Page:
Ger­man man cashes in on bot­tle re­cy­cling

The Guardian Weekly - - Diversions - Philip Ol­ter­mann

A 27-year-old man faced court in Bochum, Ger­many, on two fraud charges, af­ter al­legedly mak­ing €1.2m ($1.5m) through il­le­gally ma­nip­u­lat­ing ma­chines used for a de­posit re­turn scheme for bot­tles and cans. He is ac­cused of de­fraud­ing drinks man­u­fac­tur­ers by dis­abling the shred­ding mech­a­nism on two ma­chines, al­low­ing him to claim back de­posits for the same bot­tles over and over again.

With each plas­tic bot­tle usu­ally earn­ing a 25-cent re­turn, the ac­cused man would have had to “re­cy­cle” his set of bot­tles 4.8m times.

His lawyer claimed his client was a “straw man” who had taken over a re­tail out­fit as a favour to a rel­a­tive, un­aware of the ma­nip­u­lated ma­chines hav­ing been put in place.

Under the de­posit re­turn scheme, which has been in place in Ger­many since 2003 and is due to be in­tro­duced in Eng­land this year, cus­tomers pay an ad­di­tional de­posit or Pfand as part of the price of a bot­tle or can, which they can re­claim when re­turn­ing the drinks con­tainer to a ven­dor.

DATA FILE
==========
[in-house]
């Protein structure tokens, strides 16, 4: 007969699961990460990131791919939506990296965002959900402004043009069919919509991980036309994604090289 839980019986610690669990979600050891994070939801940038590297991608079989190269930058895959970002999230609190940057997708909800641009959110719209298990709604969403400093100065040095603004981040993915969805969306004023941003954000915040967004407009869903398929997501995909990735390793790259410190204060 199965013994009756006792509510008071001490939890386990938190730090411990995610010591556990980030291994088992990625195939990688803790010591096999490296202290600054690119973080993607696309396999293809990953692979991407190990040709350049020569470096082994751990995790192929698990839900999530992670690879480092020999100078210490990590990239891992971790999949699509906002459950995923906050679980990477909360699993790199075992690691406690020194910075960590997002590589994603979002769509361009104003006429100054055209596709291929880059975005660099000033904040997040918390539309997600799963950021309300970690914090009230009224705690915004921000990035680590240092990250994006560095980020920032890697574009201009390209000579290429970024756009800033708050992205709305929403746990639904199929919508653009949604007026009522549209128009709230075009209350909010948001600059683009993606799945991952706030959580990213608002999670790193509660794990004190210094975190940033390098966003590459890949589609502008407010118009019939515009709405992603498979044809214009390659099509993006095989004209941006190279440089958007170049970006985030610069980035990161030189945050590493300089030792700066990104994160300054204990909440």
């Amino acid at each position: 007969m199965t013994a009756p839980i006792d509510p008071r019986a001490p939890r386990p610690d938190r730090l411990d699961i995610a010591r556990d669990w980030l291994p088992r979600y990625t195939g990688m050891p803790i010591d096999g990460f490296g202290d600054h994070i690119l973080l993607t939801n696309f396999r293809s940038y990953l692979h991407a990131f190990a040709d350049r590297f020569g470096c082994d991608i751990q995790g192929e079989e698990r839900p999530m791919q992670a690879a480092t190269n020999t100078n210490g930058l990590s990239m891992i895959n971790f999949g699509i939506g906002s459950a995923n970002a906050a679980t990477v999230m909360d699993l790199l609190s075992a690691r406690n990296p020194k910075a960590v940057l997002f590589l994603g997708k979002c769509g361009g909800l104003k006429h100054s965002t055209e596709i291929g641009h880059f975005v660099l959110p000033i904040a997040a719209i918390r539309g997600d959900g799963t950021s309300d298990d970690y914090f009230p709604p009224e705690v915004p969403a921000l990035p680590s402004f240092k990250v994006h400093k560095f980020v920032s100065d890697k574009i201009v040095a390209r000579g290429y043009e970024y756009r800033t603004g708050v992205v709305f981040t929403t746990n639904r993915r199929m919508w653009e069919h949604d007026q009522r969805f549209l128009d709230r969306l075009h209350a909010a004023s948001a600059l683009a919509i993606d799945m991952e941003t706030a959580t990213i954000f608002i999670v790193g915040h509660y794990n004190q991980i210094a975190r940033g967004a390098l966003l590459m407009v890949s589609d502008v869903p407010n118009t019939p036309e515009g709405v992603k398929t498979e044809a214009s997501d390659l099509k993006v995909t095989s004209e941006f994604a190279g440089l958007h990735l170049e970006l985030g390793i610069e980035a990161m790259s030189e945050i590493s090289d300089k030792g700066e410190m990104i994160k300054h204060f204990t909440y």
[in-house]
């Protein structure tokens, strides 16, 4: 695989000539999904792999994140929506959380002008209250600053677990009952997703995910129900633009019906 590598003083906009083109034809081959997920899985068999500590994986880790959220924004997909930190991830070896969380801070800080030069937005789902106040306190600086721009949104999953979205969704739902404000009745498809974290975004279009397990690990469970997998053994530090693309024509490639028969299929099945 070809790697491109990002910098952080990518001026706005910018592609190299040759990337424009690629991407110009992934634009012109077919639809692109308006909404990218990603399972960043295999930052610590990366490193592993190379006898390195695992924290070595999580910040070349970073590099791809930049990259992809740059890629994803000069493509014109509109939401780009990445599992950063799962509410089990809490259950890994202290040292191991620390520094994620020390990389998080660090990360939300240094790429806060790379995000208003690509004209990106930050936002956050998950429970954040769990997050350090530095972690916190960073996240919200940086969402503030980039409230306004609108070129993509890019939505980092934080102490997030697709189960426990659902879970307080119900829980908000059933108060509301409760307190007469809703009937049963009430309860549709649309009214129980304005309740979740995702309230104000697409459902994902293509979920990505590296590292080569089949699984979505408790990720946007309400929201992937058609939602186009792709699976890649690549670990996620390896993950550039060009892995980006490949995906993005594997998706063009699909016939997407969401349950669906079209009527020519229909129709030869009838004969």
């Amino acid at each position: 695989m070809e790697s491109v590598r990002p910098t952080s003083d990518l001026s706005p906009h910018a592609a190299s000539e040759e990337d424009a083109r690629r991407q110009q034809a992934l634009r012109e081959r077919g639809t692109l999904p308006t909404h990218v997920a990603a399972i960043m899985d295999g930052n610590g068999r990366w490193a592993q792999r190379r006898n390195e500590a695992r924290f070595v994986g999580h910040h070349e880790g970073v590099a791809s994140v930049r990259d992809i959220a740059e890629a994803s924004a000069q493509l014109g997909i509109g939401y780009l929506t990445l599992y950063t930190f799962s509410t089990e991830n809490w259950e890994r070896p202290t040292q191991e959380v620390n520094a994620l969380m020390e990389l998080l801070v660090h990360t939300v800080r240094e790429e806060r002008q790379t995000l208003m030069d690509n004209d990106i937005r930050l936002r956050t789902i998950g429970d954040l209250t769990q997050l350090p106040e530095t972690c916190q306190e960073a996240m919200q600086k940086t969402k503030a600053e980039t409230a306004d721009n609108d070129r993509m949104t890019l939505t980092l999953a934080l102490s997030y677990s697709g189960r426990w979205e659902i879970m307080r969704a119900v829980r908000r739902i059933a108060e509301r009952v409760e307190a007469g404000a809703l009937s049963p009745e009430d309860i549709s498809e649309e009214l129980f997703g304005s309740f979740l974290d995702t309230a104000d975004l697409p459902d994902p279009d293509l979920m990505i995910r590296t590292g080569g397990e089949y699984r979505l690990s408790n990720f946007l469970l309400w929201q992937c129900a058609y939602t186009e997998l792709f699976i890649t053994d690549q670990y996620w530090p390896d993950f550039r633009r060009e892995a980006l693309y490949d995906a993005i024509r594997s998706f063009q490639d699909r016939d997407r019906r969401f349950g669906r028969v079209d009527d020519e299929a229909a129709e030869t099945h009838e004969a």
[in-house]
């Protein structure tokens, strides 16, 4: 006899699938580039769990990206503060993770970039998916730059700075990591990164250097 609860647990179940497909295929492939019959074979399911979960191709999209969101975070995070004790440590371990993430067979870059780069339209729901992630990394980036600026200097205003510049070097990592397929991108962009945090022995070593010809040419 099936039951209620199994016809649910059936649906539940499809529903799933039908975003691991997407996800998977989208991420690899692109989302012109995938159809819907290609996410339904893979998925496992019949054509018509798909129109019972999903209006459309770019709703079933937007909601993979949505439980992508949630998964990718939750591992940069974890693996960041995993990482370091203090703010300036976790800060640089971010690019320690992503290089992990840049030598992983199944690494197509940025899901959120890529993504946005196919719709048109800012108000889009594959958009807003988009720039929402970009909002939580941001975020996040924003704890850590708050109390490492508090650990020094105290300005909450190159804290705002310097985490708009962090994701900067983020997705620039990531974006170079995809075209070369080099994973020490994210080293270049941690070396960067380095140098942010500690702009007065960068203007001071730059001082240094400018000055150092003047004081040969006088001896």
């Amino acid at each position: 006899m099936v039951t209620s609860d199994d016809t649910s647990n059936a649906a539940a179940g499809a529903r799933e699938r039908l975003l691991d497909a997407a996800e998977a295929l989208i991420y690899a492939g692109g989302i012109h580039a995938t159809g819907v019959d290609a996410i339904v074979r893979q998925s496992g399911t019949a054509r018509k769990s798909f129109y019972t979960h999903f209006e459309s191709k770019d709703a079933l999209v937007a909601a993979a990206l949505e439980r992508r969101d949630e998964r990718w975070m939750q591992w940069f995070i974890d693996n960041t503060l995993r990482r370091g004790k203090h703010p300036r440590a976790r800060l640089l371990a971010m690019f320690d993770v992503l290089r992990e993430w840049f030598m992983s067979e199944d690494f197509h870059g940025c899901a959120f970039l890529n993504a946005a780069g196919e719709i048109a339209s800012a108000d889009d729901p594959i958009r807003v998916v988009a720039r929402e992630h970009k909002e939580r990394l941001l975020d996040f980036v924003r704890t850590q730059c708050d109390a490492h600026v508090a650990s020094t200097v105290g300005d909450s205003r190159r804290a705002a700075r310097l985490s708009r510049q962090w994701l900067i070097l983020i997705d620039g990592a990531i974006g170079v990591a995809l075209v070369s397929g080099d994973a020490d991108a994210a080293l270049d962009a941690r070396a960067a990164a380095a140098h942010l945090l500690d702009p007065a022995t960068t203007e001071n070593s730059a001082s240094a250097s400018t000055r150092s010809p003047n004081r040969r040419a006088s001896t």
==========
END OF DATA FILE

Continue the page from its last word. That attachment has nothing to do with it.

The re­turn usu­ally takes place via so­phis­ti­cated “re­verse vend­ing ma­chines” that scan in the bot­tles and hand out a voucher cus­tomers can cash in at the counter.

Re­us­able bot­tles are stored and sent back to the man­u­fac­turer, while non­reusable “one-way” bot­tles, usu­ally made out of poly­eth­yl­ene tereph­tha­late, are shred­ded in­side the mech­a­nism.

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